No, any good Catholic girl who gets in trouble and wants to "do right by her baby according to her faith," should have that option. And no one should stop her. And her priest should help her as should the Catholic community. But that's where the Catholic Church's legitimate interest ends. No one else should be subjected to the restrictions they favor. To do so would be to limit the free practice of religion of non-Catholics, including their freedom _not_ to practice a religion.

At this point you'd do better to simply address the issue. How is your position not one of advocating exclusivity over equality under the law?
 AceOfSpace
Joined: 5/28/2007
Msg: 212
Prop 8
Posted: 10/29/2008 10:51:37 AM

PeteredOut, your hostility towards religion is really on the surface.


And so is your advocacy of your religion over the rule of law.
 grizzelda
Joined: 6/25/2006
Msg: 216
view profile
History
Prop 8
Posted: 10/29/2008 12:05:19 PM
Gay marriage has been legal in Canada since 2005 and there has been no social breakdown, no burning of churches, no religions being run out of town, so I have to ask exactly what you believe is going to happen if it is allowed in your country? Specifics please. There were plenty of "chicken littles" in Canada as well, yet there has been no moral collapse here yet. The only issue I believe ahs been about a gay couple that was married before it was legal and now they want a legal divorce, but how do get legally divorced when the original marriage wasnt legally recognized?
 AceOfSpace
Joined: 5/28/2007
Msg: 217
Prop 8
Posted: 10/29/2008 1:06:48 PM
At the March 7, 2000 primary election Proposition 22 was adopted by a vote of 61.4% to 38%, thus adding ยง 308.5 to the Family Code, largely replicating the 1977 enactment. The one-sentence code section explicitly defines the union of a man and a woman as the only valid or recognizable form of marriage in the State of California.

This sounds like the rule of law to me. How many times do the people have to vote against gay marriage for it to be upheld?


The majority can NEVER vote away the rights of the minority. NEVER.

The job of the courts is to overturn any and all such laws. That, too, is the rule of law.

If a prohibition against gay marriage violates even one person's right to equal treatment under the law, it doesn't matter how many times people vote for it or how wide a margin it passes by. It is UNCONSTITUTIONAL, and that is that.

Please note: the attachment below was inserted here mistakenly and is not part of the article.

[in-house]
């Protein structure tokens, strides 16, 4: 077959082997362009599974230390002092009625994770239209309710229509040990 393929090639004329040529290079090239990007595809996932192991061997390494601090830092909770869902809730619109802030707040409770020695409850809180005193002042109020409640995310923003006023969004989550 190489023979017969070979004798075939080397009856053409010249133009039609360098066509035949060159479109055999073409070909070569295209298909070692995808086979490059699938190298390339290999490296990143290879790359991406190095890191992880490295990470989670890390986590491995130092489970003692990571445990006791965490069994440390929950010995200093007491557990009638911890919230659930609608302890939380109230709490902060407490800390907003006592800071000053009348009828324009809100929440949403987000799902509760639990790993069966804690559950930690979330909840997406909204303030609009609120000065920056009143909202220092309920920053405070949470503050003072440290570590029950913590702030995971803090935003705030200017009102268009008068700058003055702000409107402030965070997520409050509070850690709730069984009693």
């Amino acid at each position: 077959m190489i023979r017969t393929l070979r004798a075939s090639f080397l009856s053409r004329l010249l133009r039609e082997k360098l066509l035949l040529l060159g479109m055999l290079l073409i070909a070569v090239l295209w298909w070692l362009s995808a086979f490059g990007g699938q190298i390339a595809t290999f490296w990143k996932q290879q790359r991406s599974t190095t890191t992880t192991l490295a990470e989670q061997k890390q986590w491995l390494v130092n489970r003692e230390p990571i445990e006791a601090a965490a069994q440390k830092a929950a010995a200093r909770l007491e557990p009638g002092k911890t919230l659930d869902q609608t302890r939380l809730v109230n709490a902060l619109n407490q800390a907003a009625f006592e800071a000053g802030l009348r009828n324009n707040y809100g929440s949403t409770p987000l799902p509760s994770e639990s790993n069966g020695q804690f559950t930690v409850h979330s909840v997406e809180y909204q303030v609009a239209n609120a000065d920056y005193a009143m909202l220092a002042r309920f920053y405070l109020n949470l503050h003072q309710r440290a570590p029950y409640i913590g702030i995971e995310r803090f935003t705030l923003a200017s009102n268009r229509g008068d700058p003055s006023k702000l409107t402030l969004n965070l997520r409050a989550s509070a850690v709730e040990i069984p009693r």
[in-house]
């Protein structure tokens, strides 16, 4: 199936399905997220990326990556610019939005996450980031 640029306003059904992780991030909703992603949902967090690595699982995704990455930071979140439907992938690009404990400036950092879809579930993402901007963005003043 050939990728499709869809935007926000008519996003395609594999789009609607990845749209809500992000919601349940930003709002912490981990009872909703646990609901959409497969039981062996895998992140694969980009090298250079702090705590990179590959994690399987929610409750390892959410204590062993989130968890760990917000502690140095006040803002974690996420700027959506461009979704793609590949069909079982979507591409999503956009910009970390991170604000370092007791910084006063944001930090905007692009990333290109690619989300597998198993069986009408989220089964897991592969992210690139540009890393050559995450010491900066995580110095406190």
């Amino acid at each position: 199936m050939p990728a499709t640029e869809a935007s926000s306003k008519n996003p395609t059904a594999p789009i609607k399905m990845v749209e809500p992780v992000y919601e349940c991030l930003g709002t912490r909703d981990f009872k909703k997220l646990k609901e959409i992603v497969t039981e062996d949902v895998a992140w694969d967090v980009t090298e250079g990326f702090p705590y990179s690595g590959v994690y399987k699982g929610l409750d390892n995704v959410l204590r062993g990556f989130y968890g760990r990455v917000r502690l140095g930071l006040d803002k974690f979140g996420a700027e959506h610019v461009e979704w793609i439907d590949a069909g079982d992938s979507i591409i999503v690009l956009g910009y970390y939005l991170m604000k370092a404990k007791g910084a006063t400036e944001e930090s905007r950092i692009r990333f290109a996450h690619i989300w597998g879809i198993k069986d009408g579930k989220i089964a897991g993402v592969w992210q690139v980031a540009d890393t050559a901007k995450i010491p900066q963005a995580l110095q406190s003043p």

amusinglisa
Joined: 5/4/2008
Msg: 223
Prop 8
Posted: 10/29/2008 2:44:25 PM
Kater

first, apologies. HOw silly of me to presume that, in using the agency that is closing down because it believes kids need a mom and a dad as an example of moral collapse (even is a state WITHOUT same gender amrriage) , you agree with their opinion.

Second, religions already have the term "Holy Matrimony" How about you keep that one?

You still have not once, not anywhere given a single example of the breakdown of society due to same gender marriage. Not even a hint.

I don't think you would be the first to repeat nonsense over and over in the hopes that people will accept it as truth.

could you take a moment in all your writing and posting and researching and give us just one example of harm caused by any same gender marriage here in CA in the last 4 months? What about one in Canada in the last 3 years???

Just One. How hard can that be with something you are so certain is so awful?
 amusinglisa
Joined: 5/4/2008
Msg: 224
Prop 8
Posted: 10/29/2008 2:46:18 PM

Plus, I don't care who says they are married--just as I don't care who says they are rich, fat, broke or poor.


but

but

but

I thought you were all concerned that gays NOT be able to say they are married...????? Now you don't care????
 The Minister of Dudeness
Joined: 6/11/2006
Msg: 226
Prop 8
Posted: 10/29/2008 4:51:42 PM
Bear in mind that marriage as a religious institution reflects a belief system; marriage as a state-granted contract reflects a fact. So the only arguable point is who--as part of the government--gets to define what marriage is, the people or the legislature or the court?


 amusinglisa
Joined: 5/4/2008
Msg: 227
Prop 8
Posted: 10/29/2008 5:07:26 PM


PeteredOut, no one entitled to be "married" ever needed to change the legal definition of marriage to do it.


And that is NOT necessary now. At this point in time, the question is whether we need to change the legal definition of marriage to TAKE AWAY one group's rights.
 AceOfSpace
Joined: 5/28/2007
Msg: 228
Prop 8
Posted: 10/29/2008 5:16:01 PM
The agency in Boston believes it best for children to have a mom and a dad. I agree.


Well, OK. Let's think this one through together, shall we? Here are the choices:

1. Placement with a married heterosexual couple.
2. Placement with a married homosexual couple.
3. Placement with an unmarried heterosexual couple.
4. Placement with an unmarried homosexual couple.
5. Placement with an unmarried woman of adequate means.
6. Placement with an unmarried man of adequate means.